Brute Realism: Exposing Myth

Brute realism – not the end all be all in art but sometimes useful:

“Matteo Garrone’s “Gomorrah” – The Mafia Without Moralizing” by Kim Nicolini via Counterpunch, excerpted:

Shot on location with non-professional actors and stories based on actual events, Gomorrah brings the Mafia Myth down to its ugly reality. The film integrates a number of stories: thirteen-year old Toto, who is being recruited by the mafia; Don Ciro, who delivers money to families of imprisoned mob members; Marco and Ciro, two young men who worship Scarface; Pasquale the tailor who works in a mob-run sewing factory; and Roberto who facilitates the mafia’s exploits in waste management. Through these intersecting stories, their relation to the environment in which the movie is filmed, and the spare cinematography, Gomorrah shows the dark, gritty underbelly of capitalism and its relation to organized crime. There is nothing flashy here: no artful montages like the famous baptism scene in The Godfather, no self-reflexive storytelling like we get in Goodfellas. What we get instead is brutally claustrophobic documentary realism that refuses to distance us from the ugliness that plays out on the screen.

The film does open with a blue-saturated, hyper-stylized assassination scene in a tanning salon, but the minute the film’s title disrupts the scene and the assassins step out of the salon, all color and glamour are erased. And that’s the filmmakers’ point. The movie starts by giving us what we expect from a mafia movie, but then immediately strips that illusion away and shows us the ugly interior of what organized crime really is. It makes us see how style can be just another front for urban decay and corruption. The blue vanishes; the color is washed out, and everything is coated with a kind of foggy, dirty, grimy grit. Water is not blue but murky brown and barely casts a reflection. The insides of the apartments are dark tombs. A strip of hazy light barely cuts through the windows, and not a speck of sky is visible through the dirty glass. The only color in this film is red blood or green cloth piled on tables at the sewing factory (representing a different kind of bloodshed). Director Matteo Garrone says, “We wanted to shoot the movie like a reportage of war, like a documentary.” Indeed the film does feel like we are thrust into ground zero of a war, and the violence and bloodshed come at us rapid fire with no rhyme or reason, just chaos as if we are in a battle zone. Without the tools to distance us from the horror of this world, we feel like we are under assault, with no heroics to save us.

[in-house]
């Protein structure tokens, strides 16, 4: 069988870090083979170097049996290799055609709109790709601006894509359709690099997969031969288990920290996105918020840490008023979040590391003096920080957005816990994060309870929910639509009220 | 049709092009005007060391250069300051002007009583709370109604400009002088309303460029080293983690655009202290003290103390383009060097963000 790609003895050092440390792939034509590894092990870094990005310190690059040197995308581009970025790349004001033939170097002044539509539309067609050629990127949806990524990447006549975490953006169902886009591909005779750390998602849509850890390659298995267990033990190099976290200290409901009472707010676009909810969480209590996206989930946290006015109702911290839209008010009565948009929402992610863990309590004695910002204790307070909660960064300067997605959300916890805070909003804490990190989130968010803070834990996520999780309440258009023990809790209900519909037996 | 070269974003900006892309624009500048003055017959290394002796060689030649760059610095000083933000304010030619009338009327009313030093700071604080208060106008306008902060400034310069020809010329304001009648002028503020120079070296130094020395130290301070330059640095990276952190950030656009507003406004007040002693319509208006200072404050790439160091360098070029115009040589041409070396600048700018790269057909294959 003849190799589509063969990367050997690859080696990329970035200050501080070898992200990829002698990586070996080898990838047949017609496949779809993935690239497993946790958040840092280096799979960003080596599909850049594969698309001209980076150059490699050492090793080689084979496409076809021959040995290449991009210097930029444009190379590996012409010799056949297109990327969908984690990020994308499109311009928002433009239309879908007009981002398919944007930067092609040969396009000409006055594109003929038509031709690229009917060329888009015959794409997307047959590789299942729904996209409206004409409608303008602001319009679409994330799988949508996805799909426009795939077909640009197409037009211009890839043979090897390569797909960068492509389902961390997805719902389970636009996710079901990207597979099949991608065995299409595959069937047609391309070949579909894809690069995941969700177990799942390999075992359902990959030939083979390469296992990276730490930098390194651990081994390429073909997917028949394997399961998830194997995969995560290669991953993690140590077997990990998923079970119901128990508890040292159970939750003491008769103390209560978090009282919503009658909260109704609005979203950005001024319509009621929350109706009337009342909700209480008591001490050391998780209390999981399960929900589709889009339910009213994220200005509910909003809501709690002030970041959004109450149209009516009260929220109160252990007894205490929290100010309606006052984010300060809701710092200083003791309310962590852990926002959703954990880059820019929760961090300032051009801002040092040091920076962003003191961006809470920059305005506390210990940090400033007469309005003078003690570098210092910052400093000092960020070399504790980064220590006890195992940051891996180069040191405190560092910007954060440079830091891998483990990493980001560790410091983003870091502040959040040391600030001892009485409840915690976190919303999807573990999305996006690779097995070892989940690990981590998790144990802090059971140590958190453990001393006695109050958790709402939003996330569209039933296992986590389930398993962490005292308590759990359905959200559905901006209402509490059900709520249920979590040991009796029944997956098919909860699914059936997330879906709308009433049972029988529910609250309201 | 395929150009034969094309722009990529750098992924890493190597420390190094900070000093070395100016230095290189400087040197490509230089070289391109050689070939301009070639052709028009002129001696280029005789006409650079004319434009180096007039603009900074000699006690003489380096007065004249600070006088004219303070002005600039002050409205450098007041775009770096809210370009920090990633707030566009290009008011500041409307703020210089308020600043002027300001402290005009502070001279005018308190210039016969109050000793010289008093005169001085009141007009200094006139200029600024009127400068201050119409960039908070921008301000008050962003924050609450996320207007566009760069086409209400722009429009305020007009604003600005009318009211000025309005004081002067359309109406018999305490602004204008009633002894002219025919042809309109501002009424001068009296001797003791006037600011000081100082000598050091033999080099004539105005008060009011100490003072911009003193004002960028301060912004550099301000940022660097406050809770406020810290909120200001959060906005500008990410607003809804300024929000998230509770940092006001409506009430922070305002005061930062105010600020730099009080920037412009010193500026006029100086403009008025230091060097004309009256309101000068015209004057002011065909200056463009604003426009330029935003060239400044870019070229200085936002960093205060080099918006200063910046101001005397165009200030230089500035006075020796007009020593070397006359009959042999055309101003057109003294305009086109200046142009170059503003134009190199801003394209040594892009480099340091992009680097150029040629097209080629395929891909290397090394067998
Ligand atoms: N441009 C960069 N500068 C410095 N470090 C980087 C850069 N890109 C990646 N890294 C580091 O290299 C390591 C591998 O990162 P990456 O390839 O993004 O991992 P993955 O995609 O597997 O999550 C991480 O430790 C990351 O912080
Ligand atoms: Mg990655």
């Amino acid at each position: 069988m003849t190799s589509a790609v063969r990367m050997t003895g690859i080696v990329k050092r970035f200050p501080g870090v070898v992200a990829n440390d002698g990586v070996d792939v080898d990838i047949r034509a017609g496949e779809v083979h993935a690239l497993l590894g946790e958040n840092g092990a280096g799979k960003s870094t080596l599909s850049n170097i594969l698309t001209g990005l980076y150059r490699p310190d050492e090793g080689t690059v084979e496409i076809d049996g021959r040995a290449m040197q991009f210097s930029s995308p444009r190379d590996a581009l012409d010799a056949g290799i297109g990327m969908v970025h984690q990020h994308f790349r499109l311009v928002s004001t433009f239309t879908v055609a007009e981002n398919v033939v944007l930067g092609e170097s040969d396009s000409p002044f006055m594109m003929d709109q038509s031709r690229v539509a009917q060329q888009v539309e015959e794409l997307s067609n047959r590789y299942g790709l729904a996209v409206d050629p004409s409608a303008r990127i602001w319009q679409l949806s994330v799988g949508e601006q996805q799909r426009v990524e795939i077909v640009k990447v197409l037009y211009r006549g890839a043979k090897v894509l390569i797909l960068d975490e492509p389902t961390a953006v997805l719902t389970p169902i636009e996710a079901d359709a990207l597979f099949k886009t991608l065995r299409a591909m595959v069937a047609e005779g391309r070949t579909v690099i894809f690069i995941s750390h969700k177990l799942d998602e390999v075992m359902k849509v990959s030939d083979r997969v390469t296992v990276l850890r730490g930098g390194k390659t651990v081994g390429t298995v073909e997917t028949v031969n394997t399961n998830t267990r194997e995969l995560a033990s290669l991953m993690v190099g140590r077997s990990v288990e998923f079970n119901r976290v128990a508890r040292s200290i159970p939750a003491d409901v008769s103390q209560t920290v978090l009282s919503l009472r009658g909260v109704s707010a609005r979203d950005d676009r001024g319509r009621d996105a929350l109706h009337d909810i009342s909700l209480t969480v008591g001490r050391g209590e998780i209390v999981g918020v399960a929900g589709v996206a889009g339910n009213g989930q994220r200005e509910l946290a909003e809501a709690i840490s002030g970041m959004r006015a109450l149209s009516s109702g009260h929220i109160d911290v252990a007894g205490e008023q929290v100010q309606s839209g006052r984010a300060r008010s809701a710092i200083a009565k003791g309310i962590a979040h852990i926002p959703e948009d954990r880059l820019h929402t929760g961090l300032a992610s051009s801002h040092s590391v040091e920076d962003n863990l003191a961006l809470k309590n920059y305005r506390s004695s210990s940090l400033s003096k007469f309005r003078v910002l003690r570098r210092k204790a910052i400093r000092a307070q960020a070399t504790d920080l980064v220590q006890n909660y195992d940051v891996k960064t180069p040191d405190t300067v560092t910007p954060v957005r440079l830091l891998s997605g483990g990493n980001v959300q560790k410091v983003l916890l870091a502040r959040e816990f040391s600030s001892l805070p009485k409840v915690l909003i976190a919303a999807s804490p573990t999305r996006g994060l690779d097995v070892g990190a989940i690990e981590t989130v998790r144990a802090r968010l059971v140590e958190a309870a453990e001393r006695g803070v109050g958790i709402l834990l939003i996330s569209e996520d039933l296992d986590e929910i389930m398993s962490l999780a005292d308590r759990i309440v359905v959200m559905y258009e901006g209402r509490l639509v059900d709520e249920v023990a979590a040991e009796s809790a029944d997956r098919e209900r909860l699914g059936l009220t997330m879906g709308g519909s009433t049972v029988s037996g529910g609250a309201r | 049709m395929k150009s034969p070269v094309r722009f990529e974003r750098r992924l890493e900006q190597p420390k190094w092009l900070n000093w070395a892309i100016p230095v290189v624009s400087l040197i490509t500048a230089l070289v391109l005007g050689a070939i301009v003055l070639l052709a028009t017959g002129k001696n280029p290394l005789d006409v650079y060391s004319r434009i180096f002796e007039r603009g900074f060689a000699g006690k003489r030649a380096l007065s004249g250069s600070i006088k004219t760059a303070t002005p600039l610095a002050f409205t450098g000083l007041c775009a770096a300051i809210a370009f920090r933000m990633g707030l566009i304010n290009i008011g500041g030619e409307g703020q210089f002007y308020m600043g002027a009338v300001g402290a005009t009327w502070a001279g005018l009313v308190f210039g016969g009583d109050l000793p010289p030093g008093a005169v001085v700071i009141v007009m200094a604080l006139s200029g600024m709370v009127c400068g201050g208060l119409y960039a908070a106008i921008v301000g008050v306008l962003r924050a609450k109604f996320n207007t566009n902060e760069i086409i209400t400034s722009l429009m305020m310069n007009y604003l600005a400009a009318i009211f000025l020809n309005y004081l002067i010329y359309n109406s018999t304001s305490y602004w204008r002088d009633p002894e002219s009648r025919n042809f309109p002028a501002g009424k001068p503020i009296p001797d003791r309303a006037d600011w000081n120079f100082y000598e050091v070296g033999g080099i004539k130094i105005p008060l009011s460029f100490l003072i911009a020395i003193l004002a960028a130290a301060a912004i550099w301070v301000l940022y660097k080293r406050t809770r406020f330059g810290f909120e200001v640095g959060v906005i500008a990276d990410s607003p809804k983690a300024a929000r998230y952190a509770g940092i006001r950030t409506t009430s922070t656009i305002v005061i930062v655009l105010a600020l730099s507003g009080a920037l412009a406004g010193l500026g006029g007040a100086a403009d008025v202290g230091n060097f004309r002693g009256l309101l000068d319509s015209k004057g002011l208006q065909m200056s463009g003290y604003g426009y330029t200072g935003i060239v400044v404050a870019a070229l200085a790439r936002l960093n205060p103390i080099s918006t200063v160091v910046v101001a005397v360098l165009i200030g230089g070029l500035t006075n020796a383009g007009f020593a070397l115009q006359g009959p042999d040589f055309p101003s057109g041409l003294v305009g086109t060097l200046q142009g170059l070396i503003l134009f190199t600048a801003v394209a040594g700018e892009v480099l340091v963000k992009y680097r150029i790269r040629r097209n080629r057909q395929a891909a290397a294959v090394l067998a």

… 

And this is reality. The housing projects where the majority of the film takes place are real and famous for having one of the highest rates of drug dealing, violence, and murder in Europe. The movie is based on actual events related to the real Camorra organization. But we have to remember that organized “crime” like the Camorra could not exist without its marriage to the “legitimate” forces of capital, and that organized crime is intricately connected to the European and global economic system. Scene after scene in the movie shows money being counted, exchanged, piled up, stuffed in boxes, traded for guns and drugs, paid by corporations to dispose of waste or to sew haute couture evening gowns in sweatshops. Money is what drives this toxic system, and the mafia is just another arm of capitalism. In the film, that connection is shown in the mafia’s relation to businesses like fashion and waste management. In one brief scene, the tailor Pasquale looks up at a TV screen and sees actress Scarlett Johansson at the Academy Awards in Hollywood. She is wearing one of the gowns sewn in his shop, a gown infused with the blood of the mob.

In that moment, we see the global reach of the mafia and the corporate capitalism that feeds it. The world is a toxic dumping ground for the poison that capitalism produces, and nowhere is this more clear than in the waste management narrative of the film. Try as it might by burying the stinking crap in the soil or hiring children to dispose of it, global capitalism produces waste that cannot be managed. When the entire economic system is poisonous, everything is tainted by it. The soil, the children, the housing, the clothing, the seaside, and the sky are all polluted by its toxic corruption. So if you feel like you can’t get your grounding in this film and can’t make sense of the violence that is unfolding, that’s because there is no grounding or sense in this system. There is only poison and the people who bear its legacy.

 

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